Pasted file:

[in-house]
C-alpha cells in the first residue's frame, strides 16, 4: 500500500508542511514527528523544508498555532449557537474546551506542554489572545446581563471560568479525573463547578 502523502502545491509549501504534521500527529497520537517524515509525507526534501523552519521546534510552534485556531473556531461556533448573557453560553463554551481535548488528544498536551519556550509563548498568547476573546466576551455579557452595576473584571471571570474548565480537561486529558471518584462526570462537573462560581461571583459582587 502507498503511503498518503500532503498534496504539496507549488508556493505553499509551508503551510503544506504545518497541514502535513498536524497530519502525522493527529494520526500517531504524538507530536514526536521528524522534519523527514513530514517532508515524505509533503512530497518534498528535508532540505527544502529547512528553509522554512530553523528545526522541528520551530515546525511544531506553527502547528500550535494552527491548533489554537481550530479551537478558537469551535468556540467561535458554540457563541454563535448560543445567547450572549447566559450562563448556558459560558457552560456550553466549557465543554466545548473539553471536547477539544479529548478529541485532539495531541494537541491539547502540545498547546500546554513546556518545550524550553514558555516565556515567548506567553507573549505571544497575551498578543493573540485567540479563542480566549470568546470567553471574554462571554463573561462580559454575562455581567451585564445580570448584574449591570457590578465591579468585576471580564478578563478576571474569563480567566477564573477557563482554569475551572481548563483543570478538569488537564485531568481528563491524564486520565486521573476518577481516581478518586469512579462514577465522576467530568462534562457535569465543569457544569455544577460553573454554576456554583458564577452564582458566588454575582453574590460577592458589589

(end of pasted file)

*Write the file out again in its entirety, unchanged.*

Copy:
[in-house]
C-alpha cells in the first residue's frame, strides 16, 4: 500500500508542511514527528523544508498555532449557537474546551506542554489572545446581563471560568479525573463547578 502523502502545491509549501504534521500527529497520537517524515509525507526534501523552519521546534510552534485556531473556531461556533448573557453560553463554551481535548488528544498536551519556550509563548498568547476573546466576551455579557452595576473584571471571570474548565480537561486529558471518584462526570462537573462560581461571583459582587 502507498503511503498518503500532503498534496504539496507549488508556493505553499509551508503551510503544506504545518497541514502535513498536524497530519502525522493527529494520526500517531504524538507530536514526536521528524522534519523527514513530514517532508515524505509533503512530497518534498528535508532540505527544502529547512528553509522554512530553523528545526522541528520551530515546525511544531506553527502547528500550535494552527491548533489554537481550530479551537478558537469551535468556540467561535458554540457563541454563535448560543445567547450572549447566559450562563448556558459560558457552560456550553466549557465543554466545548473539553471536547477539544479529548478529541485532539495531541494537541491539547502540545498547546500546554513546556518545550524550553514558555516565556515567548506567553507573549505571544497575551498578543493573540485567540479563542480566549470568546470567553471574554462571554463573561462580559454575562455581567451585564445580570448584574449591570457590578465591579468585576471580564478578563478576571474569563480567566477564573477557563482554569475551572481548563483543570478538569488537564485531568481528563491524564486520565486521573476518577481516581478518586469512579462514577465522576467530568462534562457535569465543569457544569455544577460553573454554576456554583458564577452564582458566588454575582453574590460577592458589589